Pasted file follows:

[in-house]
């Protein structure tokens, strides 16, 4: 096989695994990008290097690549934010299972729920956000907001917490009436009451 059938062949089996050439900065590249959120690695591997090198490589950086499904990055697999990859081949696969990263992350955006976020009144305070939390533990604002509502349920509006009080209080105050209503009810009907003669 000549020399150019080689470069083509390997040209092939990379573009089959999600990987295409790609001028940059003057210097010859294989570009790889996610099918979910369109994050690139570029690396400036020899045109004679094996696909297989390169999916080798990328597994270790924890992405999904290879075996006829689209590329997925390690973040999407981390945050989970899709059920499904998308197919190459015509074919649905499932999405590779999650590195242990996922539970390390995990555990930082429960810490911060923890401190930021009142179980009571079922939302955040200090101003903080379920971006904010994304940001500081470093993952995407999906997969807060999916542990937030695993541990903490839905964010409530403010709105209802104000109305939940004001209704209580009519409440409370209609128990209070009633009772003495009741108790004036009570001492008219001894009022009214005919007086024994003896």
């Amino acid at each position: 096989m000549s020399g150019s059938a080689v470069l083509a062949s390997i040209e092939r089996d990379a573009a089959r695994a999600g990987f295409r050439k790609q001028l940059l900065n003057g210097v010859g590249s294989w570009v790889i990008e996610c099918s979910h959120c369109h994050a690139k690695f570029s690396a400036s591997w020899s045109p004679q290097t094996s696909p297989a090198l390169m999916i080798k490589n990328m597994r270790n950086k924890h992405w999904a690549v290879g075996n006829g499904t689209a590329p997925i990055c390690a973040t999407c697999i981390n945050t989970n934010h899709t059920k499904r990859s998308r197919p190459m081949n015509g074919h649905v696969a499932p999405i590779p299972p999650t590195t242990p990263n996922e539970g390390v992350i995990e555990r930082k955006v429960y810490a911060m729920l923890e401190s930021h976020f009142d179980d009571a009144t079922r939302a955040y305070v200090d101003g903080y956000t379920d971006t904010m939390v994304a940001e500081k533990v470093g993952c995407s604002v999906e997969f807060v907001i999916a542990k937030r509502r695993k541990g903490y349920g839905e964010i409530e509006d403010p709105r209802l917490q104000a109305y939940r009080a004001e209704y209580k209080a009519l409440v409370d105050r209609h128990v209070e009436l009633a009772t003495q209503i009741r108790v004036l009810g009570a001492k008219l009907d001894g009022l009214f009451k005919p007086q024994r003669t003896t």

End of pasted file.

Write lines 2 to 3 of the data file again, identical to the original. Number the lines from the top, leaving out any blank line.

């Protein structure tokens, strides 16, 4: 096989695994990008290097690549934010299972729920956000907001917490009436009451 059938062949089996050439900065590249959120690695591997090198490589950086499904990055697999990859081949696969990263992350955006976020009144305070939390533990604002509502349920509006009080209080105050209503009810009907003669 000549020399150019080689470069083509390997040209092939990379573009089959999600990987295409790609001028940059003057210097010859294989570009790889996610099918979910369109994050690139570029690396400036020899045109004679094996696909297989390169999916080798990328597994270790924890992405999904290879075996006829689209590329997925390690973040999407981390945050989970899709059920499904998308197919190459015509074919649905499932999405590779999650590195242990996922539970390390995990555990930082429960810490911060923890401190930021009142179980009571079922939302955040200090101003903080379920971006904010994304940001500081470093993952995407999906997969807060999916542990937030695993541990903490839905964010409530403010709105209802104000109305939940004001209704209580009519409440409370209609128990209070009633009772003495009741108790004036009570001492008219001894009022009214005919007086024994003896």
């Amino acid at each position: 096989m000549s020399g150019s059938a080689v470069l083509a062949s390997i040209e092939r089996d990379a573009a089959r695994a999600g990987f295409r050439k790609q001028l940059l900065n003057g210097v010859g590249s294989w570009v790889i990008e996610c099918s979910h959120c369109h994050a690139k690695f570029s690396a400036s591997w020899s045109p004679q290097t094996s696909p297989a090198l390169m999916i080798k490589n990328m597994r270790n950086k924890h992405w999904a690549v290879g075996n006829g499904t689209a590329p997925i990055c390690a973040t999407c697999i981390n945050t989970n934010h899709t059920k499904r990859s998308r197919p190459m081949n015509g074919h649905v696969a499932p999405i590779p299972p999650t590195t242990p990263n996922e539970g390390v992350i995990e555990r930082k955006v429960y810490a911060m729920l923890e401190s930021h976020f009142d179980d009571a009144t079922r939302a955040y305070v200090d101003g903080y956000t379920d971006t904010m939390v994304a940001e500081k533990v470093g993952c995407s604002v999906e997969f807060v907001i999916a542990k937030r509502r695993k541990g903490y349920g839905e964010i409530e509006d403010p709105r209802l917490q104000a109305y939940r009080a004001e209704y209580k209080a009519l409440v409370d105050r209609h128990v209070e009436l009633a009772t003495q209503i009741r108790v004036l009810g009570a001492k008219l009907d001894g009022l009214f009451k005919p007086q024994r003669t003896t």